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View Full Version : Acceptable voltage differance for connecting packs in series


Rugar
12-23-2005, 01:10 AM
I have 2 packs of TP3S2P 4200PL I connect in series for my Fliton Extra. These packs have 7 cycles on them, and have been within .02v of each other every time after charging with my two Astro 109's. Today I got two TP205 balancers, and after charging them with the balancers the packs show a difference of .04v. How much voltage difference between packs is acceptable before hooking them together in series? How about hooking them in parallel first to even the voltage out before hooking them in series? What about storing them hooked in parallel so they stay at the same voltage?
Help from you battery guru's would be appreciated.

Jim McPherson
12-23-2005, 01:46 AM
I have 2 packs of TP3S2P 4200PL I connect in series for my Fliton Extra. These packs have 7 cycles on them, and have been within .02v of each other every time after charging with my two Astro 109's. Today I got two TP205 balancers, and after charging them with the balancers the packs show a difference of .04v. How much voltage difference between packs is acceptable before hooking them together in series? How about hooking them in parallel first to even the voltage out before hooking them in series? What about storing them hooked in parallel so they stay at the same voltage?
Help from you battery guru's would be appreciated.

What are you using to measure your voltage? Are you sure it is accurate down to 0.01 volts?
Keep in mind that the volt difference between the packs is the sum of the differences in the cells. 3 cells summed together are 0.04 volts off of another 3 cells summed together. This means the actual difference between the cells is very low (could be only 1/100th a volt).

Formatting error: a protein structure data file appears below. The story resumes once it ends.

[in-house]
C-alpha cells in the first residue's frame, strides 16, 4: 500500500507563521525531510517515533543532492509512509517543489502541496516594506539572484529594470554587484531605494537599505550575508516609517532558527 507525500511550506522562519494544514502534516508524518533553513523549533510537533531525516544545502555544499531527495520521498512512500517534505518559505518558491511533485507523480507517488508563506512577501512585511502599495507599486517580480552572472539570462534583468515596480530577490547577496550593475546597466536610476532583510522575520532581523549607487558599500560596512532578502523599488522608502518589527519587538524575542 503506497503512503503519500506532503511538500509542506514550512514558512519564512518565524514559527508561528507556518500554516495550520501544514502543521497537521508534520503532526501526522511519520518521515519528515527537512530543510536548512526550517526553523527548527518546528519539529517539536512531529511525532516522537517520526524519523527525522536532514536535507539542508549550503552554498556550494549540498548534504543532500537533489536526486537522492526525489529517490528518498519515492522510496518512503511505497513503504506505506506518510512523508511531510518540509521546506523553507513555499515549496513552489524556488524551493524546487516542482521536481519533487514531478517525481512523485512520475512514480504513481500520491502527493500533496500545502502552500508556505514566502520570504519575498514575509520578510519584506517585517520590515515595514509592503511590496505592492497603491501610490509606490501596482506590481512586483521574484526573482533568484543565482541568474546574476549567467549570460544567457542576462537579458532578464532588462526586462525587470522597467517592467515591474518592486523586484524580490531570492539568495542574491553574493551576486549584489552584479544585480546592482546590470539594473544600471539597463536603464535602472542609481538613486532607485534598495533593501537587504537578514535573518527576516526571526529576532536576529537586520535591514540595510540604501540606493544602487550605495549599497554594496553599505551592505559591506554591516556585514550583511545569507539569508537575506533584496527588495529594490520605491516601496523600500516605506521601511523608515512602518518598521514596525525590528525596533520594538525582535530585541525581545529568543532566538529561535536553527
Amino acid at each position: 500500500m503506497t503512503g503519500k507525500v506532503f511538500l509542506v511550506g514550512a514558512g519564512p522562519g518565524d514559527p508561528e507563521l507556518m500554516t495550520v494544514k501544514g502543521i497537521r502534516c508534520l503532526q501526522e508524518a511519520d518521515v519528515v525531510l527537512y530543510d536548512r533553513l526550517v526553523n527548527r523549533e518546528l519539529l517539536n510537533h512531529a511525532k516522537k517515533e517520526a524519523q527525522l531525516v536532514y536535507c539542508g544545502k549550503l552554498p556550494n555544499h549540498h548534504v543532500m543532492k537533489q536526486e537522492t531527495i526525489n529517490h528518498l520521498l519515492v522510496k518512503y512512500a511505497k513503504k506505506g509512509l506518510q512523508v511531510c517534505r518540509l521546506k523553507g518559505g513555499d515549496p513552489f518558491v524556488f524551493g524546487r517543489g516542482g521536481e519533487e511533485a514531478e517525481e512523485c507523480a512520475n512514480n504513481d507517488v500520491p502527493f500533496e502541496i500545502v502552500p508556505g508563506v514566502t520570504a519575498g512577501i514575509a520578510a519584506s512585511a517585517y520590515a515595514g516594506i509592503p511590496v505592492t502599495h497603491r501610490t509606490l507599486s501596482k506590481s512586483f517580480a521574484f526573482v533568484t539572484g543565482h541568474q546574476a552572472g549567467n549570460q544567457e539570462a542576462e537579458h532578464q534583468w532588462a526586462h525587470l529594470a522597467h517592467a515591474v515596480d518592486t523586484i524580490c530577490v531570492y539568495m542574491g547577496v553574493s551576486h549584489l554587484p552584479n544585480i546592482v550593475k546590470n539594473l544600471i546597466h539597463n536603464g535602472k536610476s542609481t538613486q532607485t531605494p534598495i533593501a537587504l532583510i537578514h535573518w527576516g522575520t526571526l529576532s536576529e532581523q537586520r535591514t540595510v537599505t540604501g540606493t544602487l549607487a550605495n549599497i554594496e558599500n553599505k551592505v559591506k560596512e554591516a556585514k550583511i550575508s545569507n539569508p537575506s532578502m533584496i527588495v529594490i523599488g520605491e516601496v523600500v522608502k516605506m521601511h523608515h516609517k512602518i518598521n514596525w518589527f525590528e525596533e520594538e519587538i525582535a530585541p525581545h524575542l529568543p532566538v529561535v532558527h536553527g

I'd say that as long as the 2 packs are within .1 volt of each other (assuming 3 cells per pack) then you'd be good to go. Just don't run them till they are completely discharged.
Small volt differences tend to be a self medicating type of problem. The higher voltage pack discharges faster thus equaling itself out. Don't try this with large voltage differences though.
Putting the packs in parallel is a bad idea and could lead to problems. You'd be trying to fast charge a cell in the last .1 volts of its charge cycle. This could damage the cell.

-Jim

Rugar
12-23-2005, 01:56 AM
I'm measuring voltage with a Astro Flight Watt Meter and with a Multi-Meter. Each meter shows a difference of .04v of each other, but each meter shows the exact same voltage difference between the two packs.

Rugar
12-23-2005, 06:42 PM
Putting the packs in parallel is a bad idea and could lead to problems. You'd be trying to fast charge a cell in the last .1 volts of its charge cycle. This could damage the cell.

-Jim

I seem to be getting conflicting information on this from other forums. Seems others do this without a problem to equal out the packs. Ive also read that I could charge them in parallel and leave them connected that way to keep the packs equal until ready for use, then hook them together as a series pack for discharge.

RD Blakeslee
12-23-2005, 06:55 PM
http://www.rcgroups.com/forums/showthread.php?t=170524
http://www.rcgroups.com/forums/showthread.php?t=360273

Rugar
12-23-2005, 07:41 PM
http://www.rcgroups.com/forums/showthread.php?t=170524
http://www.rcgroups.com/forums/showthread.php?t=360273

Thanks for the links RD
Its always important for the readers to be able to take in as much information as possible to determine the right and wrong way to do things for themselves. But this is only possible if members will post their opinions so we have different information to sort through.

Jim McPherson
12-23-2005, 08:37 PM
I'm sorry, I probably was not clear. I don't suggest trying to equalize packs of 2 different voltages by putting them in parallel. However, keeping them that way after charging, running them, and chargeing them in parallel is just fine.

-Jim

RD Blakeslee
12-24-2005, 04:15 AM
http://www.rcgroups.com/forums/showthread.php?t=455934